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The third disc in The Sixteen’s acclaimed series of Polish music, conducted by Associate Conductor, Eamonn Dougan, explores the work of Grzegorz Gerwazy Gorczycki (1665–1734). Regarded as the outstanding Polish composer of the high baroque, Gorczycki studied in Prague and Vienna in his early years and returned to Kraków in 1690 where he took holy orders. He was appointed Magister capellae at Wawel Cathedral in 1698, a position he held until his death.

Like his predecessor Bartłomiej Pękiel (COR16110), Gorczycki wrote in both 'stile antico' and 'stile moderno'; the works featured in this recording display his skill in both genres. The Missa Rorate shows his mastery of counterpoint and sensitivity to word-setting, as does Illuxit Sol in which Gorczycki revels in the rhetoric of the text, painting it with lush five-part string writing; Conductus Funebris, a four-movement work setting text from the Burial Service, marries his contrapuntal skills with a more emphatic, declamatory style, while in the Litania de Providentia Divinae, Gorczycki unleashes the full power of his invention as he paints the virtues of "Divine Providence" with a glowing palate of colours.

Anon - Hejnal mariacki [0.32]
Grzegorz Gerwazy Gorczycki (c1665-1734) - In virtute tua Domine [4.50]
Grzegorz Gerwazy Gorczycki (c1665-1734) - O Rex gloriae, Domine [0.58]
Grzegorz Gerwazy Gorczycki (c1665-1734) - Illuxit sol [5.18]
Grzegorz Gerwazy Gorczycki (c1665-1734) - Missa Rorate [24.52]
Grzegorz Gerwazy Gorczycki (c1665-1734) - Conductus Funebris [18.52]
Grzegorz Gerwazy Gorczycki (c1665-1734) - Sepulto Domino [2.24]
Grzegorz Gerwazy Gorczycki (c1665-1734) - Litania de Providentia Divina [9.47]

III. Praga Magna (Capella Mariana/Vojtěch Semerád). Artevisio/Supraphon CD AV-0001-2.

Capella Mariana by Praga Magna


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At the end of the 16th century, Emperor Rudolf II summoned the finest artists to his residence in Prague, thereby transforming the city into one of the most important cultural centres in Europe. Court composer De Monte, who entered the service of the Habsburg emperor in 1568 after travels in Italy and England, was at that time one of Europe’s most renowned musicians. His 8-voice Missa Confitebor tibi Domine originates from that period. The Prague ensemble Cappella Mariana presents De Monte’s mass alongside several of his madrigals and works by his colleagues Zanchi and Regnart.

From Fabrice Fitch: The reign of Rudolf II (1576-1611) marked the zenith of Prague as an imperial capital. But whereas Rudolf’s patronage of the fine arts (and occultists of all stripes, for that matter) is the stuff of legend, his interest in music seems to have been limited. From his father and predecessor he inherited his chapel-master Philippe de Monte, and of all the contemporary musicians of comparable standing, Monte is arguably the least striking. Put another way, there were others active in Prague (Jacobus Gallus springs to mind) whose output might seem to us more in tune with the eccentric, eclectic atmosphere of Rudolph’s court. So the decision to illustrate its music on this recording with almost exclusive reference to Monte, while logical, somehow feels like a missed opportunity.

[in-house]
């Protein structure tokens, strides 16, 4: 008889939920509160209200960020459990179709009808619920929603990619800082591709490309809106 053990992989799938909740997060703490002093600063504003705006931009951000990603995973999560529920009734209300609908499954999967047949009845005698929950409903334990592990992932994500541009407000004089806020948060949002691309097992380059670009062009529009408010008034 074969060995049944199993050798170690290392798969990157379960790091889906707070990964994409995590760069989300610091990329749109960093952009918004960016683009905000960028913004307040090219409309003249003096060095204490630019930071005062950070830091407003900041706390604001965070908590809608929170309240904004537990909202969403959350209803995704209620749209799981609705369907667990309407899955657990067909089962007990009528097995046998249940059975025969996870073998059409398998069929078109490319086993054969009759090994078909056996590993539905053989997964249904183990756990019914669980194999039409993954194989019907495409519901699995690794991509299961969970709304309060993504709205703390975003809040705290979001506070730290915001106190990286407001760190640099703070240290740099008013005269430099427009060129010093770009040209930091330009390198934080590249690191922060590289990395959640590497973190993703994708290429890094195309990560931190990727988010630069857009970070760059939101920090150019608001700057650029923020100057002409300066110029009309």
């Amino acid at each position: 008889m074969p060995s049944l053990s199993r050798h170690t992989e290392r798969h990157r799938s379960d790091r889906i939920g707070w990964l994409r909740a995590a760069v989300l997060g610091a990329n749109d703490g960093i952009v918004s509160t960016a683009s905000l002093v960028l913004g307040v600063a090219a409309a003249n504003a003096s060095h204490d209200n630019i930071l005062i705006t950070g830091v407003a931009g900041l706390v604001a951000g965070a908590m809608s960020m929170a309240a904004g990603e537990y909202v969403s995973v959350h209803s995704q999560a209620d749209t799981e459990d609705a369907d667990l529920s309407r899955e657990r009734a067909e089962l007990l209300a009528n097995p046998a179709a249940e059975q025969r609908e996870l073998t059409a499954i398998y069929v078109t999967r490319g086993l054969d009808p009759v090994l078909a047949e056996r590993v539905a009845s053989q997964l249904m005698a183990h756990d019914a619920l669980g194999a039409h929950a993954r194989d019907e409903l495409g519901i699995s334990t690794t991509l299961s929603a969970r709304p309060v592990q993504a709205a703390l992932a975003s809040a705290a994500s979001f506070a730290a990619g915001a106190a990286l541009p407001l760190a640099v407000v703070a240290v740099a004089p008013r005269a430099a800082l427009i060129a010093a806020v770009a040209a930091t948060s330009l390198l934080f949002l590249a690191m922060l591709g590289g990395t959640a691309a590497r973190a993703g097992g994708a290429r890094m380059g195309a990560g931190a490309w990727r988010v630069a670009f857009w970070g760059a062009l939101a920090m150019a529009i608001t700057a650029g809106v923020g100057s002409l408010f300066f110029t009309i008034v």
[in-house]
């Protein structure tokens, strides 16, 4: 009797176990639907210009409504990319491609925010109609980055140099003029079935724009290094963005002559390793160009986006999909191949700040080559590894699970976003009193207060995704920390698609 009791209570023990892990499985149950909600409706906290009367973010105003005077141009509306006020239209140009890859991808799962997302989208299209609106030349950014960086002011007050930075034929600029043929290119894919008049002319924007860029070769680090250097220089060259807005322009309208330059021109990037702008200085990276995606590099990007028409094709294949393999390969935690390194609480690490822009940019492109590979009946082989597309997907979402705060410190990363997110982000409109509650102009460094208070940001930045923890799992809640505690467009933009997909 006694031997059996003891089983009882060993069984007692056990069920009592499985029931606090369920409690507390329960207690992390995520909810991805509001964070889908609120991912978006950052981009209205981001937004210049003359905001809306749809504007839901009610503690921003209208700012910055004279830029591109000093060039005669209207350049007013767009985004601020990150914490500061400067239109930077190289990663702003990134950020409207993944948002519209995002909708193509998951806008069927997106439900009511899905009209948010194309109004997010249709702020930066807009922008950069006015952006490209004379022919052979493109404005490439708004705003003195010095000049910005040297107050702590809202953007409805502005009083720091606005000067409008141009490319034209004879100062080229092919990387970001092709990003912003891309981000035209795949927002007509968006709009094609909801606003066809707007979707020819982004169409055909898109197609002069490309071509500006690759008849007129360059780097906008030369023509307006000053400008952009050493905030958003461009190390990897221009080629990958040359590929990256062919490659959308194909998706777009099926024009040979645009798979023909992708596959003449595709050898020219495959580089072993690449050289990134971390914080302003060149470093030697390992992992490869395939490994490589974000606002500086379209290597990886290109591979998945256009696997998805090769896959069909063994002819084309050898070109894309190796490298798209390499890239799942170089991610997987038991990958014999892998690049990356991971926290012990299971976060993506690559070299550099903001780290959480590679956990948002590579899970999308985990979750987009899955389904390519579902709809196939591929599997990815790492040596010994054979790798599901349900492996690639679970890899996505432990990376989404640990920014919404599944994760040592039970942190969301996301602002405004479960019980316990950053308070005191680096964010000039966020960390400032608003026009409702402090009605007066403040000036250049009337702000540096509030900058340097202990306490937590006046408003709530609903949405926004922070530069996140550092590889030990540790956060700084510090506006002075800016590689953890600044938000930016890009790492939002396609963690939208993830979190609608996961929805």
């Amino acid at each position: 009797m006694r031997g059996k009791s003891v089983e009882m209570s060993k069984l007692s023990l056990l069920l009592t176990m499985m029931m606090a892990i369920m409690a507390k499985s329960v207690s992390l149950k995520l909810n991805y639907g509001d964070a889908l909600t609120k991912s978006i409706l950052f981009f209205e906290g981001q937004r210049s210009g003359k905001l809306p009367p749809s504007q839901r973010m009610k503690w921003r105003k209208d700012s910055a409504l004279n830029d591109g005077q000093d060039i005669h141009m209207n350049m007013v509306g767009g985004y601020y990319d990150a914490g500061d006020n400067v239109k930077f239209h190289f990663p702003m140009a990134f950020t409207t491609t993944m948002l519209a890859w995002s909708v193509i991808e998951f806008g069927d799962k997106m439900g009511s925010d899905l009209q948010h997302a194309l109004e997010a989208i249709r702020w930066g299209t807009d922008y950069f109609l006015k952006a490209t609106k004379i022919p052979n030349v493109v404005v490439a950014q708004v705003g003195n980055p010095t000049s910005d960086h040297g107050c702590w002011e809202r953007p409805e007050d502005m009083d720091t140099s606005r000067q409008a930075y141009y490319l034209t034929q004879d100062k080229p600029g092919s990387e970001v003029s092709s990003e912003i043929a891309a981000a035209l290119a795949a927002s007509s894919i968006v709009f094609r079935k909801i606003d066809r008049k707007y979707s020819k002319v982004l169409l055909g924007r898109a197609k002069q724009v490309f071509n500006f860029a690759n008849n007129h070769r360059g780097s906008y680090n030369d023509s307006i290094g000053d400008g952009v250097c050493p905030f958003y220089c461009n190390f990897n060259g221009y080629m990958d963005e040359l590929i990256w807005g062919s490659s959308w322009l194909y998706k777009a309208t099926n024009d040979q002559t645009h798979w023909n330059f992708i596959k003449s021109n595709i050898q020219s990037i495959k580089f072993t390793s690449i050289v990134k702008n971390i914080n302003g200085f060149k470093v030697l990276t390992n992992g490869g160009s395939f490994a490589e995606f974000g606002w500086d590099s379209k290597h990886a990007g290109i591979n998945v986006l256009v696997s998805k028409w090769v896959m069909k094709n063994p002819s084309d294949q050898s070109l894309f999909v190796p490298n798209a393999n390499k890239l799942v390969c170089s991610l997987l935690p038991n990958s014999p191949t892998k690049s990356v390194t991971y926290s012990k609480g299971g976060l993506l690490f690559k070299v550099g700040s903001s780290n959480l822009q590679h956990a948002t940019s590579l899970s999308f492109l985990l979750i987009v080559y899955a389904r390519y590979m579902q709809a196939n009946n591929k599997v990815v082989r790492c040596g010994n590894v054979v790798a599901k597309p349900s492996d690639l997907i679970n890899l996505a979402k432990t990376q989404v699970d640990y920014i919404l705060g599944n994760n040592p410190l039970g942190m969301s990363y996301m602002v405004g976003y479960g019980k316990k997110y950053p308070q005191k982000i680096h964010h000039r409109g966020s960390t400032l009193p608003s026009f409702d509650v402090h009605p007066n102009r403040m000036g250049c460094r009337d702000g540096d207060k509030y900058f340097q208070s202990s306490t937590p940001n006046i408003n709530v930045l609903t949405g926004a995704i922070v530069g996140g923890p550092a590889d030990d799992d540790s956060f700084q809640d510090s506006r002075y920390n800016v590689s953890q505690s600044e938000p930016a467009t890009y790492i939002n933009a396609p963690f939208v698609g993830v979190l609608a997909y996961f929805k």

Perhaps it’s Monte’s apparent reluctance to engage with the structural potential of musical rhetoric that makes his music difficult to grasp nowadays. It’s unimpeachably well made, and its own reluctance to draw attention to itself might be considered a positive attribute. When performed as sympathetically as here, it is very enjoyable to listen to (the two Italian madrigals included here particularly so). Cappella Mariana use solo voices and instruments (cornetts, sackbuts, organ and theorbo). The overall sound is well blended, the individual timbres are most attractive and the sense of dedication and commitment is obvious. Does the music need grabbing yet more forcibly by the scruff of the neck? I still wonder; but don’t hesitate to puzzle the thing out for yourself.

The Music in Prague during the Reign of Rudolf II

1. Alessandro Orologio - Intrada V 2:29
2. Orlando di Lasso - Confitebor tibi Domine 3:26
Philippe de Monte - Missa super Confitebor tibi Domine *
3. Kyrie 3:25 *
4. Gloria 5:04 *
5. Philippe de Monte - Langue a'll vostro languir 2:39 *
Philippe de Monte - Missa super Confitebor tibi Domine *
6. Credo 8:51 *
7. Liberale Zanchi - Canzona II a 4 4:04 *
Philippe de Monte - Missa super Confitebor tibi Domine *
8. Sanctus 1:45 *
9. Benedictus 2:01 *
10. Philippe de Monte - Gia fu chi m'hebbe cara 8:32 *
Philippe de Monte - Missa super Confitebor tibi Domine *
11. Agnus Dei 4:56 *
12. Giovanni Pierluigi da Palestrina - Veni dilecta mi 4:19
13. Jacobus Regnart - Litaniae Deiparae Mariae Virginis 8:19
* World Premiere Recording

 

 

Composer Info

Alessandro Orologio, Jacobus Regnart, Giovanni Pierluigi da Palestrina, Liberale Zanchi, Philippe de Monte, Orlando di Lasso, Grzegorz Gerwazy Gorczycki (1665–1734), Nikolaj Gomolka.

CD Info

CD ACD 214-2, Coro CD 16130, CD AV-0001-2